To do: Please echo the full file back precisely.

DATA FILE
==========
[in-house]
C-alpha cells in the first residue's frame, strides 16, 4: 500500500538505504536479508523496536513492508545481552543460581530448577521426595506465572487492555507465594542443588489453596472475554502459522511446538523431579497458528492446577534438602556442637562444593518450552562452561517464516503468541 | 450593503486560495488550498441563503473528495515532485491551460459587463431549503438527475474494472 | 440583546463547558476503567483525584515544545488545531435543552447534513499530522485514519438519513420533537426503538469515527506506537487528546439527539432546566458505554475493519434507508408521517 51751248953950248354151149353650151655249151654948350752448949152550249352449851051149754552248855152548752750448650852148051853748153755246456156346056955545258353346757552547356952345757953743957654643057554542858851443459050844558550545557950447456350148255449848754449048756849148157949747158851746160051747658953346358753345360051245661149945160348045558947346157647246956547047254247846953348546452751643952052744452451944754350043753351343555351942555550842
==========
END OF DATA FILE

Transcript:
[in-house]
C-alpha cells in the first residue's frame, strides 16, 4: 500500500538505504536479508523496536513492508545481552543460581530448577521426595506465572487492555507465594542443588489453596472475554502459522511446538523431579497458528492446577534438602556442637562444593518450552562452561517464516503468541 | 450593503486560495488550498441563503473528495515532485491551460459587463431549503438527475474494472 | 440583546463547558476503567483525584515544545488545531435543552447534513499530522485514519438519513420533537426503538469515527506506537487528546439527539432546566458505554475493519434507508408521517 51751248953950248354151149353650151655249151654948350752448949152550249352449851051149754552248855152548752750448650852148051853748153755246456156346056955545258353346757552547356952345757953743957654643057554542858851443459050844558550545557950447456350148255449848754449048756849148157949747158851746160051747658953346358753345360051245661149945160348045558947346157647246956547047254247846953348546452751643952052744452451944754350043753351343555351942555550842